Friday, February 9, 2001

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  • Columbia Journalism School Decision to Let Gore Teach Off the Record

    On Tuesday, when Al Gore gave his first lecture as a part-time journalism teacher at Columbia University, his studentswere under a gag order. They were told that the class taught by the former vice president and presidential candidatewas off the record.

  • Clinton Put on the Record

    Journalists who don’t play by the rules often don’t get access to the most powerful people. At press conferences their raised hands are ignored. Their phone calls are not returned. Their queries are handled by low-level assistants. But sometimes top politicians and business leaders who talk only under the managed conditions and grant interviews only to the journalists they know are caught in the headlights of a free press. One such instance occurred before the 2000 elections. President Clinton went on the record and answered questions on substantive issues, when all he intended to do was make a packaged get-out-the-vote statement. [includes rush transcript]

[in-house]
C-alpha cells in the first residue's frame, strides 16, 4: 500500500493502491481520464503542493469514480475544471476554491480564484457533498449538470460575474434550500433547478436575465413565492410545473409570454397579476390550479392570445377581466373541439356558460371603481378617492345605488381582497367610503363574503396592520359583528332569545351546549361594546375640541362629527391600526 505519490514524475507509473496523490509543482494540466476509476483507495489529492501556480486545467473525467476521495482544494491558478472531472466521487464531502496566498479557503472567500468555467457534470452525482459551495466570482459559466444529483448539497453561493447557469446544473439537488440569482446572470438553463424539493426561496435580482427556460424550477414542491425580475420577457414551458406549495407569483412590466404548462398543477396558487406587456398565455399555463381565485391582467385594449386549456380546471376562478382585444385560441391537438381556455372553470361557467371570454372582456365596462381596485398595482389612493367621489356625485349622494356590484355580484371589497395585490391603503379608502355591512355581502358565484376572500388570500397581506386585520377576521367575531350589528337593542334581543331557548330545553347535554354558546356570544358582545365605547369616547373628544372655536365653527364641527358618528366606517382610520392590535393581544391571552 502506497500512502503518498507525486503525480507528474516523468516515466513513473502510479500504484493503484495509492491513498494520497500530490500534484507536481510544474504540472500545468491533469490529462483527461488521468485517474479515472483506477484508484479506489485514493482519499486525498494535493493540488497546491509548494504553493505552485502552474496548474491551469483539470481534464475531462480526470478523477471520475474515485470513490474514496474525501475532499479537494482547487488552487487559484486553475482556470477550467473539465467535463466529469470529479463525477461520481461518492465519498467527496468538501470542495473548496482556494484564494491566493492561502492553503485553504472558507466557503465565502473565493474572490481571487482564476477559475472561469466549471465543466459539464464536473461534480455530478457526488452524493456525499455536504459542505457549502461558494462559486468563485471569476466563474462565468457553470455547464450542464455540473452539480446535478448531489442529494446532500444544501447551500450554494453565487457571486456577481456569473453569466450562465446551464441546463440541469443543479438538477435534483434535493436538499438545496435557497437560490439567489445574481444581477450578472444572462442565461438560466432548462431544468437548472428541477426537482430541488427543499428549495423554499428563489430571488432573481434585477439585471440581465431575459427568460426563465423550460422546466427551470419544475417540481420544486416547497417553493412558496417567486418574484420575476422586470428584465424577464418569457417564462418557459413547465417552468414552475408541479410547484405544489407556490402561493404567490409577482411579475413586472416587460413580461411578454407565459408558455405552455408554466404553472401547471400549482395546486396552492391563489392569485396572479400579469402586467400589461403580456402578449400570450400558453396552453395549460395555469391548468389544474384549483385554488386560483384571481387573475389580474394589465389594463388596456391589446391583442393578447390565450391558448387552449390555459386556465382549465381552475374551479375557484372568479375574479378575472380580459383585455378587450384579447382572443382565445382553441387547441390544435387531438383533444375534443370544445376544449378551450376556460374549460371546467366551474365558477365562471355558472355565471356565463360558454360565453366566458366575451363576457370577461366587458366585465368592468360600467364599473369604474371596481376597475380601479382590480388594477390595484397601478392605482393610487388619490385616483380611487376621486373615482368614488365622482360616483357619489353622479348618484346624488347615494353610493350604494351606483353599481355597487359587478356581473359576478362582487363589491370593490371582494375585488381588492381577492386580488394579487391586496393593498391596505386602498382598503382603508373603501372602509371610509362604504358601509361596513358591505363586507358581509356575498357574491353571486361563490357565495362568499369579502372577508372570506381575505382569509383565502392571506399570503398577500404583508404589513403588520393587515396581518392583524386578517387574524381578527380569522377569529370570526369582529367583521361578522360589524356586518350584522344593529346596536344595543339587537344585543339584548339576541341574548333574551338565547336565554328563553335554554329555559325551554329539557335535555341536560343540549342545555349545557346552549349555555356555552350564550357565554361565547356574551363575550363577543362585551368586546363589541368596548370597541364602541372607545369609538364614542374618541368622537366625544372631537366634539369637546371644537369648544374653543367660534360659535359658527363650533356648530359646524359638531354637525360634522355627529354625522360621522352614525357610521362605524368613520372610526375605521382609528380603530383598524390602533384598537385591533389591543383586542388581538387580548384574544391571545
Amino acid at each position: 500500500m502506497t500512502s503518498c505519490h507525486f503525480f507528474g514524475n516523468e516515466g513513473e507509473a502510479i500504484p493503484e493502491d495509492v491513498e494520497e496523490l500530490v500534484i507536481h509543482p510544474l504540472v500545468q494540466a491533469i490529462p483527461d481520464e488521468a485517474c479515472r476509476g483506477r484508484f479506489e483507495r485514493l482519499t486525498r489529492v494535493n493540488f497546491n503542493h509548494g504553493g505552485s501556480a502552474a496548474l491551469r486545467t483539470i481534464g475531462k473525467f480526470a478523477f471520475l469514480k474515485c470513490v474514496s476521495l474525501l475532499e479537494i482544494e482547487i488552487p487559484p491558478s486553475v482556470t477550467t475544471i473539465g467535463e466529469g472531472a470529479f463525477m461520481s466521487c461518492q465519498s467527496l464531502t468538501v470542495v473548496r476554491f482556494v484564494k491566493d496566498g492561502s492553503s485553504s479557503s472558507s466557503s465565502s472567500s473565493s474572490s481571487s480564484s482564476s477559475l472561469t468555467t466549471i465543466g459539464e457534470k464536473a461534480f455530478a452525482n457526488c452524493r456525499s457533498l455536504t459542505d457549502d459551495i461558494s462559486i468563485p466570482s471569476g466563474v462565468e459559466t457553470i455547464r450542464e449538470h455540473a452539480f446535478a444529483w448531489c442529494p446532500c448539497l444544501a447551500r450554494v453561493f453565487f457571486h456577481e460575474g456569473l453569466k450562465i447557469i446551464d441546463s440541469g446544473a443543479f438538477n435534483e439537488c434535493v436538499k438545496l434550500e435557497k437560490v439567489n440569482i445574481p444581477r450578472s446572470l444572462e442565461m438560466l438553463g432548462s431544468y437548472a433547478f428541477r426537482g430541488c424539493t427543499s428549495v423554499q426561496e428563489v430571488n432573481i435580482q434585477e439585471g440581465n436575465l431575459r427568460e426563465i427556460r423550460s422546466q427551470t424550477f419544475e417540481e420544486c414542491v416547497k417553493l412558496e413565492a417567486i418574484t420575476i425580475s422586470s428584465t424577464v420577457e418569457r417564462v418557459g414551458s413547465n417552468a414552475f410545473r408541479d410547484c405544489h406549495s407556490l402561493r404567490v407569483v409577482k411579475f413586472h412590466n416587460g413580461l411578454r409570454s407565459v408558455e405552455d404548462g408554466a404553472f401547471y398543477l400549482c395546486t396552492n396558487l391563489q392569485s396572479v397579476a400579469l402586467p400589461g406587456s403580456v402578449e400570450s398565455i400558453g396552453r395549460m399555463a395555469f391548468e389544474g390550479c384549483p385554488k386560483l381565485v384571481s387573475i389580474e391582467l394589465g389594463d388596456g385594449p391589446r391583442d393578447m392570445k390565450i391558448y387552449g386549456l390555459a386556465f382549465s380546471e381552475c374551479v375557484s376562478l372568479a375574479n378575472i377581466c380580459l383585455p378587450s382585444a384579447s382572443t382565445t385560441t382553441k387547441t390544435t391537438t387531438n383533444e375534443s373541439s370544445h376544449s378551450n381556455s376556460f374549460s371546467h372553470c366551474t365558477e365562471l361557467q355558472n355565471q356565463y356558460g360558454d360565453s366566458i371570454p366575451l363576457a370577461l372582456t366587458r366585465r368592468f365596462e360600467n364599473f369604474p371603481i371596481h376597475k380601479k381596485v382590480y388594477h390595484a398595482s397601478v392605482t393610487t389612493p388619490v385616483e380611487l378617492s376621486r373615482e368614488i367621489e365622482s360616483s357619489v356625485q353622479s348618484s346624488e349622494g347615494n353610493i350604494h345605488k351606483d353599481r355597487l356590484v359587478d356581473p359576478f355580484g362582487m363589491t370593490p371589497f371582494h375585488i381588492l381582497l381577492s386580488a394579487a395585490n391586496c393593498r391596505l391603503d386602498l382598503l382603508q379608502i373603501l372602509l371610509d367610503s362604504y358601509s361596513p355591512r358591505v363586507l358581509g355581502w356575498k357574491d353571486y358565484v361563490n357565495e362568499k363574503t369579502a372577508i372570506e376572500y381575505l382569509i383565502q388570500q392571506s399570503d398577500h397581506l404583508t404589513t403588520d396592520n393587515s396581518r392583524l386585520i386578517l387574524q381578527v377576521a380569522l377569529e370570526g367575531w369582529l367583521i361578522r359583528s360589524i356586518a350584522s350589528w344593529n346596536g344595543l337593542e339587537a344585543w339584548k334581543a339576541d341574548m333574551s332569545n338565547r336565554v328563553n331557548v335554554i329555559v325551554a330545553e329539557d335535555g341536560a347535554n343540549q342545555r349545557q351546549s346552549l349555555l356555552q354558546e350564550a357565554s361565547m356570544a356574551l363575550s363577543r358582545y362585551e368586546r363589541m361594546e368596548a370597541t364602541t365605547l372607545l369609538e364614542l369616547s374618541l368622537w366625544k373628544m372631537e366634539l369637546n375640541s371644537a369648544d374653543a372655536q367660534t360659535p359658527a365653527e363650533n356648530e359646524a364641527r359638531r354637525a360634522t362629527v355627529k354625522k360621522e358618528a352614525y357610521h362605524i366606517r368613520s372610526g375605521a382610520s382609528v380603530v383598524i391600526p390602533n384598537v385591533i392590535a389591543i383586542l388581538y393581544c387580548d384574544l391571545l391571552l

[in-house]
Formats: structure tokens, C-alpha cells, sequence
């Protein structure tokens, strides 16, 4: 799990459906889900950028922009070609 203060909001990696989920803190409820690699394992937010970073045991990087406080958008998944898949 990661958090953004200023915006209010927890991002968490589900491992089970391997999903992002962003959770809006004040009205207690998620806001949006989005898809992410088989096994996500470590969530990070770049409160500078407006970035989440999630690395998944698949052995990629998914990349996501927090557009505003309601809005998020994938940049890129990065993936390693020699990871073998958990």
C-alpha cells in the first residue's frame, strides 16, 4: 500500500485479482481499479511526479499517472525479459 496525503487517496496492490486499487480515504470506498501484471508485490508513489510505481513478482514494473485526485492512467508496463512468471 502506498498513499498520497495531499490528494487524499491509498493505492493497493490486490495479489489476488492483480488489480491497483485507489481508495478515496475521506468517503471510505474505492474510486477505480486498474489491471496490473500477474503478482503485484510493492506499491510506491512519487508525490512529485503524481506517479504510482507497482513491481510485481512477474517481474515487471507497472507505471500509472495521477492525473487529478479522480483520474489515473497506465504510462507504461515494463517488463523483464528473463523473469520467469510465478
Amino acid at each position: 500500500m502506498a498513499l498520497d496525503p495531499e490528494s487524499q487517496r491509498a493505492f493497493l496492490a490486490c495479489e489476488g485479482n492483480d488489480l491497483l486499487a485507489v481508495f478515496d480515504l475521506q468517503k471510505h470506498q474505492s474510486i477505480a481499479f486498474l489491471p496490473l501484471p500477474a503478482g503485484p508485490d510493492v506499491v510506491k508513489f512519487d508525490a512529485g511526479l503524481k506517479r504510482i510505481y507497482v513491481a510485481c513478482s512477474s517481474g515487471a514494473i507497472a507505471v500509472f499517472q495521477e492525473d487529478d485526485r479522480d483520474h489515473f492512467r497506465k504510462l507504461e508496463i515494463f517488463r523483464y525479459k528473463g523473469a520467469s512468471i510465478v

• How the New York Times Frames Youth

    Despite a 33% drop in juvenile crime since 1993, two thirds of the American public believe that juvenile crime is onthe rise. Youth face zero tolerance policies in courtrooms, classrooms, neighborhoods, and prisons. Between 1992 and1997, some 47 states enacted laws making it easier to transfer youth from the juvenile justice system to the criminaljustice system. School boards brought police departments into the schools. And in the streets, youth, and especiallyyouth of color, face fear from civilians and harassment and violence from police.